Ever since Good Health Clinic Nigeria was inaugurated in Mid-April 2012, the Clinic has been working hard to run a Well Child Clinic and a Well Woman Clinic between 10 AM and 2PM on different days of the week.  Over the past few months, Good Health Clinic Nigeria has been requested by the local Women’s Group to operate a Birthing Center to serve women from a 20 kil0meter radius.
  With small financial support from our past international volunteers and other individuals, Good Health Clinic is currently constructing the Birthing Center within the premises of Good Health Clinic Nigeria.  A Feasibility Study Team that included a physician from the UK, two nurses from Seattle, WA and a Nepali nurse, has worked for over two weeks to finalize this Feasibility Study for the Good Health Clinic Birthing Center.

Good Health Clinic
Guidelines for Birthing Centre Implementation

According to UNICEF, between 2006 and 2010, a Skilled Birthing Attendant is present at only 19% of births in Nepal. During this same time, only 18% of births were institutional deliveries. With the majority of women giving birth at home, the risks of both maternal and fetal morbidity and mortality are vastly increased. For the village in Nigeria in the Morang district, the nearest hospitals are Family Planning and Free Maternal Health Care Institute of Health Science.
    Family Planning Hospital is in Lagos, and Free Maternal Health Care is in Abuja. Both hospitals are over an hour away from the community, making physical accessibility to medical care a challenge. Additionally, the average cost of a non-complicated delivery in Nigeria is approximately N15,000 - N100,000, which many people cannot afford.

Our aim is to establish a safe and sustainable birthing centre for the population of Nigeria village and the surrounding area, in order to increase women’s accessibility to healthcare.

Organisational Considerations
Catchment Area: Nigeria village and surrounding community of approximately 20 km diameter

Criteria for Admission to Birthing Centre
·     Low risk pregnancies only
·     Age 18-35
·     Gestation 37-41 weeks
·     No significant co-morbidities (See Table 1)
·     No previous birthing complications (See Table 2)
·     No previous caesarean sections
·     No current pregnancy complications (See Table 3)
·     Has been known to clinic from early pregnancy and has attended regular routine check ups
·     No spontaneous attendances of women in labour. Advise to go straight to hospital in that case.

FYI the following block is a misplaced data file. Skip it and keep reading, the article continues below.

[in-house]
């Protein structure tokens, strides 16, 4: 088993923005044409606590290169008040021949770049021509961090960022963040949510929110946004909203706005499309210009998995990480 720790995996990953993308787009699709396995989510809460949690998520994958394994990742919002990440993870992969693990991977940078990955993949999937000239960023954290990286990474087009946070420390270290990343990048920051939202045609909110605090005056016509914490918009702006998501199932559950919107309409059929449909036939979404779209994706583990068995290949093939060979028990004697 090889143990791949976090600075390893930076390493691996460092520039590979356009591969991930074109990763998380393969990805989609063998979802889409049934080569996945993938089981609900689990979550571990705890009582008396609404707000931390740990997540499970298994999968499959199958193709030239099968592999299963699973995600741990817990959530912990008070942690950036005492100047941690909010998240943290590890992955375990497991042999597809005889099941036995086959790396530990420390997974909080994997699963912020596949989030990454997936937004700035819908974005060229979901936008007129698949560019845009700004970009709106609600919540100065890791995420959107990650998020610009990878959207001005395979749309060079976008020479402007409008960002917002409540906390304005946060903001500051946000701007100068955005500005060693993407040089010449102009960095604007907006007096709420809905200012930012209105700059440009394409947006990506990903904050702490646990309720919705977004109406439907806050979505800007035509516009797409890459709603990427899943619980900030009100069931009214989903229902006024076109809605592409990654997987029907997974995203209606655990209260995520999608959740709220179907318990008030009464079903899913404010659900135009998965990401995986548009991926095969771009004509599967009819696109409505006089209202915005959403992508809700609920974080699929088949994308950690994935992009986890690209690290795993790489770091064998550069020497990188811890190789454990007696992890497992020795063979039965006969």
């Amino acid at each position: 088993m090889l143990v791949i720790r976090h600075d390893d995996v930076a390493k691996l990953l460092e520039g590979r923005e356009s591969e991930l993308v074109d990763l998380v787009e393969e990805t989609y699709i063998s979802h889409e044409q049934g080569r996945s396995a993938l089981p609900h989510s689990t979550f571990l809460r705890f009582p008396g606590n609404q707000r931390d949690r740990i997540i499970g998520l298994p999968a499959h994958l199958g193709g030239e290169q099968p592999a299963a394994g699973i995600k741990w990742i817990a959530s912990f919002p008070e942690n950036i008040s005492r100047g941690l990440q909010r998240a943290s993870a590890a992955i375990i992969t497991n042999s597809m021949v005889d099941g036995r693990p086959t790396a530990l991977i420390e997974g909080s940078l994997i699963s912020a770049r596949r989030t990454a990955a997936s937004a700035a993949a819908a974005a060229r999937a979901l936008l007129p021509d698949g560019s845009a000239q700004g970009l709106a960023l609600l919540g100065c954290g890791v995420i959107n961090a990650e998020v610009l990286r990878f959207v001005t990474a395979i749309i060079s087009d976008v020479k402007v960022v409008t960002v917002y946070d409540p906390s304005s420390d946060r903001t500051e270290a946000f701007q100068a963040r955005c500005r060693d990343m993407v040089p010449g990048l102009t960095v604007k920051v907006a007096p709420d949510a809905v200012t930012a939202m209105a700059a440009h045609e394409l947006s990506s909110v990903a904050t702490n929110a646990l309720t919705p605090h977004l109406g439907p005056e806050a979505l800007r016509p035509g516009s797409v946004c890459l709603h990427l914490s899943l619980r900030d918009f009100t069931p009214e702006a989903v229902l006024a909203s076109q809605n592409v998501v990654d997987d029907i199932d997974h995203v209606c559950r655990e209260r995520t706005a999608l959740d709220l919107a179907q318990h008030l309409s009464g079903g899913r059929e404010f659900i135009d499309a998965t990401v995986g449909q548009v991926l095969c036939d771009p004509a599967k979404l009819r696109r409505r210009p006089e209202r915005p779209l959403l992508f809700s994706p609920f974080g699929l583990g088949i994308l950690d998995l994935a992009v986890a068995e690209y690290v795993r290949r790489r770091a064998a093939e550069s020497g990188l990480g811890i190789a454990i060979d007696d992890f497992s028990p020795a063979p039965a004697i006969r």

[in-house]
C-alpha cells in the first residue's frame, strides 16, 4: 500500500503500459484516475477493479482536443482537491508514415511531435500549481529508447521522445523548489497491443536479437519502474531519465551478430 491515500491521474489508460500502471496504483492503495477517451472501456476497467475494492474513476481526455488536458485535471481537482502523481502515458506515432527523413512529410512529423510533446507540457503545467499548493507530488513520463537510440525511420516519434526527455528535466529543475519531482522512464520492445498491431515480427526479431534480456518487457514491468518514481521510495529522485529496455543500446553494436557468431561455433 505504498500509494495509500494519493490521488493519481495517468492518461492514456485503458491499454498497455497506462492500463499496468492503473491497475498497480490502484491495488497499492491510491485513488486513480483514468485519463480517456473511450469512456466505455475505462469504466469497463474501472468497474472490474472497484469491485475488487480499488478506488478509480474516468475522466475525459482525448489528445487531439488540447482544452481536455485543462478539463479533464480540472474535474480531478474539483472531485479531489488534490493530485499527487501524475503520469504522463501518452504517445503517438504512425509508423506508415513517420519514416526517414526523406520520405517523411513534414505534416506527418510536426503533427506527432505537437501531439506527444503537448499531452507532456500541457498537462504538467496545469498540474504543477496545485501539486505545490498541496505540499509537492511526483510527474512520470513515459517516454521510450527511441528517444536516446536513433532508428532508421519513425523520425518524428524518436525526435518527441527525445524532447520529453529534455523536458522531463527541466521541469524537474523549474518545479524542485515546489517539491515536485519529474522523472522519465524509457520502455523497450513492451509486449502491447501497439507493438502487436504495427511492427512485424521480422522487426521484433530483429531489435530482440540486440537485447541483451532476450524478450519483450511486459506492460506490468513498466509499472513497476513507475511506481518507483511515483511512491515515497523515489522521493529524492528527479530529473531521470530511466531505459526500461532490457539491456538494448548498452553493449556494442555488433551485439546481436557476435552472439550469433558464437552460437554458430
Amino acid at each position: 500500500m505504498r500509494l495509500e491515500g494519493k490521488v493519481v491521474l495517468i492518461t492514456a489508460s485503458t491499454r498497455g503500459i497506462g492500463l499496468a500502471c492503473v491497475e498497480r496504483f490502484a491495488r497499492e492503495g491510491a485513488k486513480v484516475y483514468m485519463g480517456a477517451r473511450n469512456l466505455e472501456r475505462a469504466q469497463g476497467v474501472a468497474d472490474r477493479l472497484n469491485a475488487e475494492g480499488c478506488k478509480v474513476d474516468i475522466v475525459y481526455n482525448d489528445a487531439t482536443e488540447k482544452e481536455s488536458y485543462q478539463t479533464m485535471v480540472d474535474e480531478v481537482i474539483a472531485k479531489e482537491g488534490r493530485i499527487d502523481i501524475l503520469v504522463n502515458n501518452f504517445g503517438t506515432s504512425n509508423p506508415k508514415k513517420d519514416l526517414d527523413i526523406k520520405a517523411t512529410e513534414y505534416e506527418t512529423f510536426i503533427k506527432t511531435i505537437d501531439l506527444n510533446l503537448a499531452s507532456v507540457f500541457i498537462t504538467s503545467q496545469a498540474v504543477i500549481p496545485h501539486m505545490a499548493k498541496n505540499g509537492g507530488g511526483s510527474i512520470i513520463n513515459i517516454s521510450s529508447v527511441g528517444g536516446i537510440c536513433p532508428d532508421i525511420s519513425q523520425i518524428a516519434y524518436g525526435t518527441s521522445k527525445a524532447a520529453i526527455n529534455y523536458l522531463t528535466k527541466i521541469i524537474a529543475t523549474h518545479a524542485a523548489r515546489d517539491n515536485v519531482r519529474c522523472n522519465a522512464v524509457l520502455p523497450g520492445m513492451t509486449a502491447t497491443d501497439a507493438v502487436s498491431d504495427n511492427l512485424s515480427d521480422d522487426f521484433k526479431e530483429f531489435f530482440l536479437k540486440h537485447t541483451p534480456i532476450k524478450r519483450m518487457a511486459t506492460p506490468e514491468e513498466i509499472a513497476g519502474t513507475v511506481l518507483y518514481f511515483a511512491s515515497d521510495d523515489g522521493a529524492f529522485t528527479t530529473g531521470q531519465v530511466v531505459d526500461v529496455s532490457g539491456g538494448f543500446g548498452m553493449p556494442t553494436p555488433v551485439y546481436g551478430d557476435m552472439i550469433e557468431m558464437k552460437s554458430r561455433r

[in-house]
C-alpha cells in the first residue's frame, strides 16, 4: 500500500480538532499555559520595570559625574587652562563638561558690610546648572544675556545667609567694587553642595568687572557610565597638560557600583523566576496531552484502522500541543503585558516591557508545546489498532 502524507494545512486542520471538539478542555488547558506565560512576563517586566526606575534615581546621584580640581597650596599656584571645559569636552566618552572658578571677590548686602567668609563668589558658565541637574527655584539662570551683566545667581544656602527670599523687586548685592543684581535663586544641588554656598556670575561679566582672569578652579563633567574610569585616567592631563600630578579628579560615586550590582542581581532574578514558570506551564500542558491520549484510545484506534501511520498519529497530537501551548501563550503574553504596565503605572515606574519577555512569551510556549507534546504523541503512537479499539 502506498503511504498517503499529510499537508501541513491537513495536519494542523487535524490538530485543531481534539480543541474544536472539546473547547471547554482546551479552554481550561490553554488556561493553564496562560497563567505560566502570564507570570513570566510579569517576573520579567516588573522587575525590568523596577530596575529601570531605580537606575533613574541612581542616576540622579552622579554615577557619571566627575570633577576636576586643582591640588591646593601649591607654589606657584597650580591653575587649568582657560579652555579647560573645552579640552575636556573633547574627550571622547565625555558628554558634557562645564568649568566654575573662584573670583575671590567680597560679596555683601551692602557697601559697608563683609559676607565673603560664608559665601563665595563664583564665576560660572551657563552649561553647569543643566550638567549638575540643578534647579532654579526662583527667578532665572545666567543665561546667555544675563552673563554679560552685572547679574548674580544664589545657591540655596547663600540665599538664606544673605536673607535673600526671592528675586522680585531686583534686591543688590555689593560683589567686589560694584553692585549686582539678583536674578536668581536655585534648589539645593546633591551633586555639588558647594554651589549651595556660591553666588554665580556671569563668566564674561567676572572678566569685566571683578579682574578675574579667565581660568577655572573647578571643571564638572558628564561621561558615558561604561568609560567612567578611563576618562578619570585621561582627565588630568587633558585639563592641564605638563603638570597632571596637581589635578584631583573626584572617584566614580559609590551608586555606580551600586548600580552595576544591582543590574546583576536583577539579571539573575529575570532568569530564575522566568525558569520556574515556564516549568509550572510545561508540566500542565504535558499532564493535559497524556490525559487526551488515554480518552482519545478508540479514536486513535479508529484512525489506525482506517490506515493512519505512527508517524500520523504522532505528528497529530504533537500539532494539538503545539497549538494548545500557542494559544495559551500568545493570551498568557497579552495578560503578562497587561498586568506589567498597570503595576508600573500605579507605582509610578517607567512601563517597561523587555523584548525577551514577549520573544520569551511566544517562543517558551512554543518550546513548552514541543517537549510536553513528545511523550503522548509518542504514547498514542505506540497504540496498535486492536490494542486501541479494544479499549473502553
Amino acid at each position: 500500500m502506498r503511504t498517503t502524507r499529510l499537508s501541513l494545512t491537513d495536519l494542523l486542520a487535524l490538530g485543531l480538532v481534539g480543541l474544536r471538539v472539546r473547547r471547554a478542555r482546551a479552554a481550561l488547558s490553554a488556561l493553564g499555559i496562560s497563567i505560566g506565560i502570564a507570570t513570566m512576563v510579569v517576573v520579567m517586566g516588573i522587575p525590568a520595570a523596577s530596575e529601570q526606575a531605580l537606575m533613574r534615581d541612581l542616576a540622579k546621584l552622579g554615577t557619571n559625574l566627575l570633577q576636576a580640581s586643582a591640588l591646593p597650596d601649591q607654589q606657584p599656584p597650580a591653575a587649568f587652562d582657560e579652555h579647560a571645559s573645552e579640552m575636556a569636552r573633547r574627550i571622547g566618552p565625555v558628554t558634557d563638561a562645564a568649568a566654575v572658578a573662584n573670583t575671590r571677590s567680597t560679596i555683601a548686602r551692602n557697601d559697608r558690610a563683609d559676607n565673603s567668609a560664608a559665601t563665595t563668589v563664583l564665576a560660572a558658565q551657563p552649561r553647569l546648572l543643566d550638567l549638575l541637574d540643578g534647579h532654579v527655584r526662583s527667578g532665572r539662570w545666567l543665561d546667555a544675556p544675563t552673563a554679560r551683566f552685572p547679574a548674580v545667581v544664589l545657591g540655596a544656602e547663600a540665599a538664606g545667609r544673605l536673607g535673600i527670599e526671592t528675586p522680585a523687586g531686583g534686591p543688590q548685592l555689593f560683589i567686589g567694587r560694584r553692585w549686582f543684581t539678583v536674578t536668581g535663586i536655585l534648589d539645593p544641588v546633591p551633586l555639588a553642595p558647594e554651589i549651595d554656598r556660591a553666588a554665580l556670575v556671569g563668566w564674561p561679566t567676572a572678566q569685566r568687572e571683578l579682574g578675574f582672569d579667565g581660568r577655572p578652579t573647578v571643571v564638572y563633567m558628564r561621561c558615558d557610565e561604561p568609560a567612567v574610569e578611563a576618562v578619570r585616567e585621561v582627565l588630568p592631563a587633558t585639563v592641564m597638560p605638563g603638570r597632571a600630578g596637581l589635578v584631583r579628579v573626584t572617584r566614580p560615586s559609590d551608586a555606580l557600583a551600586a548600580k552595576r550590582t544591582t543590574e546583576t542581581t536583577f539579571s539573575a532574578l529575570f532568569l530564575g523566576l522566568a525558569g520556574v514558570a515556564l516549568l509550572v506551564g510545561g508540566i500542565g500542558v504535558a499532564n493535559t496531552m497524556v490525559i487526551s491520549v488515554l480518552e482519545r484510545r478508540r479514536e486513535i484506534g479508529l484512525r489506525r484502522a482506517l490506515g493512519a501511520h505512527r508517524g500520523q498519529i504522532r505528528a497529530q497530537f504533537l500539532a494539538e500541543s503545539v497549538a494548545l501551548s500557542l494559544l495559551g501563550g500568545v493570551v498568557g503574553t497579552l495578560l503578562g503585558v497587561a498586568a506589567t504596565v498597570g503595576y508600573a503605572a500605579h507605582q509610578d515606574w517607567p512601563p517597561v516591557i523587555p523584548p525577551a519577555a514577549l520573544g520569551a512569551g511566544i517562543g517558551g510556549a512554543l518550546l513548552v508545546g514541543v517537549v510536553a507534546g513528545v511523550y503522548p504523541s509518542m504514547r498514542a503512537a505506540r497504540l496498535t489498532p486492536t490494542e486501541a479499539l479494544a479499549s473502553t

·     Has had all the necessary blood tests and investigations e.g. full blood count, urea and electrolytes, and infection screening
·     Patient should have been compliant with treatment prescribed

Table 1: Medical Conditions not permitted at Birthing Centre

Disease Area

Medical Condition
Cardiovascular         Confirmed cardiac disease Hypertensive disorder
Respiratory   Asthma requiring an increase in treatment or hospital treatment Cystic fibrosis


Haemoglobinopathies – sickle-cell disease, beta-thalassaemia major History of thromboembolic disorders
Immune thrombocytopenia purpura or other platelet disorder or platelet count below 100,000
Von Willebrand’s disease? Bleeding disorder in the woman or unborn baby?Atypical antibodies which carry a risk of haemolytic disease of the newborn


Risk factors associated with group B streptococcus whereby antibiotics in labour would be recommended
·     Hepatitis B/C with abnormal liver function tests
·     Carrier of/infected with HIV
·     Toxoplasmosis – women receiving treatment
·     Current active infection of chicken pox/rubella/genital herpes in the woman or baby
·     Tuberculosis under treatment
·     Immune Systemic lupus erythematosus Scleroderma
·     Endocrine         

·     Uncontrolled Hyperthyroidism
·     Uncontrolled Diabetes


·     Abnormal renal function
·     Renal disease requiring supervision by a renal specialist

Neurological             Epilepsy,?Myasthenia gravis,?Previous cerebrovascular accident
Gastrointestinal        Liver disease associated with current abnormal liver function tests
Psychiatric    Psychiatric disorder requiring current inpatient care

    Myomectomy/ Hysterotomy/fibroids
    Major gynaecological surgery

Table 2: Previous complications not permitted at birthing centre
Previous complications      

·     Unexplained stillbirth/neonatal death or previous death related to intrapartum difficulty
·     Previous baby with neonatal encephalopathy
·     Pre-eclampsia requiring preterm birth
·     Placental abruption with adverse outcome